Gradius II


Review by Rob "Dire 51"



Graphics: 9

Sound: 9

Gameplay: 9

Overall: 9

Gradius II was the third in Konami's celebrated line of shooters that started with the original Gradius in 1985 and continues to this day - the latest release in the series as of this writing is the upcoming Gradius V for the PS2 in 2004. At least one game in the series has been released for nearly every major console since the mid-'80s (with the following exceptions - the Sega Master System, Sega Genesis/Mega Drive, Sega Dreamcast, N64, GameCube and Xbox). The Life Force/Salamander titles are included in its ranks as well.

Gradius II was supposed to be released here in the U.S. sometime in 1989 but was passed over by Konami of America for reasons still unknown to us. My guess is that Konami of America didn't want to spend the extra cash on the custom chips that gave the game its incredible visuals, and that's why they passed on it (this also seems to be the case with a lot of other games Konami created right around the time that didn't cross the Pacific). Whatever the reason may be, it's a real shame we never got it. If you were expecting an exact port of the arcade version of Gradius II, however, you may be disappointed. Much like Life Force for the NES and Gradius III for the SNES, Gradius II is more or less a remix of the original arcade version. There are new levels and enemies in this version that weren't in the arcade, and some levels and enemies in the arcade version remain exclusive to it. Don't let that deter you from playing this version, though, as this is one of the best Gradius titles ever and in my opinion is one of the best 8-bit games ever created - it's right up there with Castlevania III: Dracula's Curse, Crisis Force, Splatterhouse: Wanpaku Graffiti and Bionic Commando.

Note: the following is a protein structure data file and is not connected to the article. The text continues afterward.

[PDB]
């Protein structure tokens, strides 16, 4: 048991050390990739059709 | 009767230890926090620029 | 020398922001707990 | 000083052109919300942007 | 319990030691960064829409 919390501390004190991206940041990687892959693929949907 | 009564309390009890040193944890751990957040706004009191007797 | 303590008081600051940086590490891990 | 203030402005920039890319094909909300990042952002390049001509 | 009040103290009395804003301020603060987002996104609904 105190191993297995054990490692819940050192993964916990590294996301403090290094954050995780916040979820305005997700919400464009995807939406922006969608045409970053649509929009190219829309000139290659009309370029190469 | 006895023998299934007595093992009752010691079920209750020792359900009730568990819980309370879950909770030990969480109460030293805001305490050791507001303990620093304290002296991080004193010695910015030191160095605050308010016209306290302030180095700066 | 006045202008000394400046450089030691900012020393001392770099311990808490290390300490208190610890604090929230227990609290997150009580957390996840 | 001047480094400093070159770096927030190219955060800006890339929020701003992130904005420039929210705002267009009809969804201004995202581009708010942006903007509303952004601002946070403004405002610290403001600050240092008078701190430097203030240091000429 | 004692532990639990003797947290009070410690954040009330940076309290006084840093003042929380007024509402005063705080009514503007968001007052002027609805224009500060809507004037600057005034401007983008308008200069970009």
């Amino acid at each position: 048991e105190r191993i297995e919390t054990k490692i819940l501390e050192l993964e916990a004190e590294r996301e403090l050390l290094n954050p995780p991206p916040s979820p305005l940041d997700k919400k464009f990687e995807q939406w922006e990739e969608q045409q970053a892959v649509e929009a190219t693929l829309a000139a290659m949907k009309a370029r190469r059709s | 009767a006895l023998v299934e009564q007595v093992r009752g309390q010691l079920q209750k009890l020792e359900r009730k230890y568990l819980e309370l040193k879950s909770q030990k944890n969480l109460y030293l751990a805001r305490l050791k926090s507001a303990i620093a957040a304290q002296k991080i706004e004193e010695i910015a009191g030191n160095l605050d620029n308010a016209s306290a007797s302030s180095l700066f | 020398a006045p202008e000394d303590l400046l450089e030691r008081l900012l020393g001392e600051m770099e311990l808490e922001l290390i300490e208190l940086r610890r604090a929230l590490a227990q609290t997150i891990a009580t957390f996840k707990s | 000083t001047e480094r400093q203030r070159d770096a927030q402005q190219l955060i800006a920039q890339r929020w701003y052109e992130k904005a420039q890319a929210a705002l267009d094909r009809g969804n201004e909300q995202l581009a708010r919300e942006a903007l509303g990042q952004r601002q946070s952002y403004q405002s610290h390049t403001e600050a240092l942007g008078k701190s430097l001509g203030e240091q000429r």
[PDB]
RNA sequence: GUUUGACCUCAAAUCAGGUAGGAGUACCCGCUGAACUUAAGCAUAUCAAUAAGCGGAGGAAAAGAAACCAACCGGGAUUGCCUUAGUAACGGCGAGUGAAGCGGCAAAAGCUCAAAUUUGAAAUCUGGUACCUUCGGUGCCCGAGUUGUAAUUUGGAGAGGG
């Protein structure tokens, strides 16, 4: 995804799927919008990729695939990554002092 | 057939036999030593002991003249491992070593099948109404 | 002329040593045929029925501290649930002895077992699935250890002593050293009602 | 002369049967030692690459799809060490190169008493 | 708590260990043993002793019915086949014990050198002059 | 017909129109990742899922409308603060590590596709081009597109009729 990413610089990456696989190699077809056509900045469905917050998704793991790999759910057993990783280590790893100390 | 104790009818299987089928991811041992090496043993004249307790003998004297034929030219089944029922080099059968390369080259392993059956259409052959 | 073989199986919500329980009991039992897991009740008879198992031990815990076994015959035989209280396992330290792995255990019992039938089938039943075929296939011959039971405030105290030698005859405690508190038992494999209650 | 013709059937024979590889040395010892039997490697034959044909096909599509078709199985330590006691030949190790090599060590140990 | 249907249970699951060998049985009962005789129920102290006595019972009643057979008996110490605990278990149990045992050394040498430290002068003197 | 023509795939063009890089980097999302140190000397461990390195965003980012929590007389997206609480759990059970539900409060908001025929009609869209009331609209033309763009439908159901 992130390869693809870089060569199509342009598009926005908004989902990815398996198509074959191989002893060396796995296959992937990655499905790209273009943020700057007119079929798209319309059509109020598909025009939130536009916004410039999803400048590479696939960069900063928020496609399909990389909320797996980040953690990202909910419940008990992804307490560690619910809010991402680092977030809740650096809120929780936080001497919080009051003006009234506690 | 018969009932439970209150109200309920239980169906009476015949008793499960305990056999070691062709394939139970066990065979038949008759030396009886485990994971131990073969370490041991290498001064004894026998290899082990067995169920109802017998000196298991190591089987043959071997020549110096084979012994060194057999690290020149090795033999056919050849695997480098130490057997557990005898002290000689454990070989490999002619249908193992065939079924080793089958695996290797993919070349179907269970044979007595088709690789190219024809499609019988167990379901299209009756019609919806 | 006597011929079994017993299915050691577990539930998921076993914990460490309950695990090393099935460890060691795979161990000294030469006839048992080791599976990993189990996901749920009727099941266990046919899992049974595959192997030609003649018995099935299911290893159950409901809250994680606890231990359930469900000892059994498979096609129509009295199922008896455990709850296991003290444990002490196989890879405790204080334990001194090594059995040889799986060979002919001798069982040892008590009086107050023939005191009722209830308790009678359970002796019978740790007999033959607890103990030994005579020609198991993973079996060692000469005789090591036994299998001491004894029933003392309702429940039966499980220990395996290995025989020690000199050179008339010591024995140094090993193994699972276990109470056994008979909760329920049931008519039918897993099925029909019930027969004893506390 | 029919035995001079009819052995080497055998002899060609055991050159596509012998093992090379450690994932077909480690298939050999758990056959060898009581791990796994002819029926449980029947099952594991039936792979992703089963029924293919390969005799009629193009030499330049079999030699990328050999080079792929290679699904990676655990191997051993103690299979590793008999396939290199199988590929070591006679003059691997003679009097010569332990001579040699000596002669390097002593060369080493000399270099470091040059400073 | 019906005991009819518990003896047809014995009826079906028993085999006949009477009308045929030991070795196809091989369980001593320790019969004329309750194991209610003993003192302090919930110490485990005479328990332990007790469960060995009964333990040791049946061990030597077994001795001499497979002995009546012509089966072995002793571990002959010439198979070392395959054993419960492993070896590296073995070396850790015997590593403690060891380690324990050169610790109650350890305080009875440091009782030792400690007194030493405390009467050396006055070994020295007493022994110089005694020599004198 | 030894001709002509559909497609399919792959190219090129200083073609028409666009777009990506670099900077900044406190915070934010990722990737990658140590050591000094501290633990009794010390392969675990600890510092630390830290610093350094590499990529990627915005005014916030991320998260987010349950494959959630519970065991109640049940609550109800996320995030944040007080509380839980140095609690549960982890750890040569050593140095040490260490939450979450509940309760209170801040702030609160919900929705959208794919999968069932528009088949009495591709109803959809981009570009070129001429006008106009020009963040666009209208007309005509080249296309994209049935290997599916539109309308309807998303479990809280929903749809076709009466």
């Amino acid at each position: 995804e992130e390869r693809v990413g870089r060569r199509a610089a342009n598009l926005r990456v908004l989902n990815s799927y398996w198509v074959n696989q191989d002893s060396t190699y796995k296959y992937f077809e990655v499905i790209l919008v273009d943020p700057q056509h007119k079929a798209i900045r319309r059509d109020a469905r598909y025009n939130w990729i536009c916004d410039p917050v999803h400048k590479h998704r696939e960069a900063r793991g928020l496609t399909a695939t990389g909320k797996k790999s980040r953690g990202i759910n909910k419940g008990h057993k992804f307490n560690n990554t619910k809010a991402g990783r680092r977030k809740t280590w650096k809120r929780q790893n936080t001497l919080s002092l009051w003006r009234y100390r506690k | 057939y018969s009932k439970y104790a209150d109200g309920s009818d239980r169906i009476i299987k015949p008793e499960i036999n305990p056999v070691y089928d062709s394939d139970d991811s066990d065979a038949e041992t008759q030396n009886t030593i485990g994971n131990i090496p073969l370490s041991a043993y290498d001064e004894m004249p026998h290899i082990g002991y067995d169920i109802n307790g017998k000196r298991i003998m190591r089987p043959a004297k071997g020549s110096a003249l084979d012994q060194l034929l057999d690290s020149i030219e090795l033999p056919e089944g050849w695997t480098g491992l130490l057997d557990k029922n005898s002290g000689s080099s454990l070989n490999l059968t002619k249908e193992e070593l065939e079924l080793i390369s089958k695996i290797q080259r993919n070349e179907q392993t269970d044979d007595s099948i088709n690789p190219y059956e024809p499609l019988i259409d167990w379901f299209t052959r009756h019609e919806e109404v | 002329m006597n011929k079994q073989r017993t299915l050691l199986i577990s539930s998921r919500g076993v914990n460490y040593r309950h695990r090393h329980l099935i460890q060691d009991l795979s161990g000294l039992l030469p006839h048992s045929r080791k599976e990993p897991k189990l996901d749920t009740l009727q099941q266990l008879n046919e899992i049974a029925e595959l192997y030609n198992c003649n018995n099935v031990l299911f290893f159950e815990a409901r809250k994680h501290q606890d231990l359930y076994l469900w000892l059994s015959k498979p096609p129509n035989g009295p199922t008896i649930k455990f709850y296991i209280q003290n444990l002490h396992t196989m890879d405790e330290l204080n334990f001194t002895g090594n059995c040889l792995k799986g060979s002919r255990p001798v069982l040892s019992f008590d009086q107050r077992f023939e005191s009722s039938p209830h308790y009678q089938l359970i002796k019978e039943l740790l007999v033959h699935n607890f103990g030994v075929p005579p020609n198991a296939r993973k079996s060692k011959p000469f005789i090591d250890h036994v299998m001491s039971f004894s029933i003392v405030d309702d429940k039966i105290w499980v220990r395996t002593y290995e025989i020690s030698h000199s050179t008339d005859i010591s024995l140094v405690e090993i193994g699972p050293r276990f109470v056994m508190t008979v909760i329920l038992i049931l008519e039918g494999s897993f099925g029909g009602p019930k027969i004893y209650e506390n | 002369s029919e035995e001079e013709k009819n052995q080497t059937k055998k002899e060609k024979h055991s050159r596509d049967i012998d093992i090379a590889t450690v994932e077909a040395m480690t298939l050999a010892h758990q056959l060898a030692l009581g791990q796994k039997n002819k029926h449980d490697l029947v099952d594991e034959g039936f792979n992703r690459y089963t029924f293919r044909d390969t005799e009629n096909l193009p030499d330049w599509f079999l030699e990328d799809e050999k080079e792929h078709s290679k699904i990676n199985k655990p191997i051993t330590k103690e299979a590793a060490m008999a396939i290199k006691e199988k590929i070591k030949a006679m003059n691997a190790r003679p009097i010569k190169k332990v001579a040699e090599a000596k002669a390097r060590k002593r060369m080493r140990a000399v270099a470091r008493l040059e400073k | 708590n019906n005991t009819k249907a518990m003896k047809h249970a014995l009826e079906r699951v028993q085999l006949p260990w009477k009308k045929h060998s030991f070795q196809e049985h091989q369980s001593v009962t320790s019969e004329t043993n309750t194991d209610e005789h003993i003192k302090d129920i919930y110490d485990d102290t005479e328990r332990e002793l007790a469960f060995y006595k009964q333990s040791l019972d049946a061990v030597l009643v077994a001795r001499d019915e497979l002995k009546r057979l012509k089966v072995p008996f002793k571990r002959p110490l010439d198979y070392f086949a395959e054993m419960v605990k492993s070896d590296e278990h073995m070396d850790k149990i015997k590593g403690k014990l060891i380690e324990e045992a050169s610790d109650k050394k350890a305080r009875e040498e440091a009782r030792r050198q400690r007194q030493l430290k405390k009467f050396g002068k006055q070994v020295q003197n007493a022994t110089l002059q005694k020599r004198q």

In what was a first for the Gradius series, players could select their powerup configuration. Most of the weapons seen in Gradius and Life Force returned, as well as the new additions Spread Bomb, Photon Torpedo, and Tailgun. This feature would also be used in most of the later Gradius games - nearly every one released since then has had this option. The only power from the original Gradius that didn't resurface in Gradius II was the original Shield, which was no big loss. Unfortunately, once you pick your armament, you're forced to use it throughout the entire game, so you can't switch it when you continue or anything like that.

The story? The Bacterion Empire is up to their old tricks again, under the command of their new emperor, Gofer, the giant mumbling head. Once again the Vic Viper is called forth into battle, blah, blah, blah, save Gradius from Bacterion... you get the idea. Standard Gradius plot. Of course, this doesn't detract from the game at all, but since when did a plot really affect a shooter anyway, aside from a few isolated cases? Don't get me wrong - I love the whole Gradius series, regardless of lack of an involved plot - but it's the truth.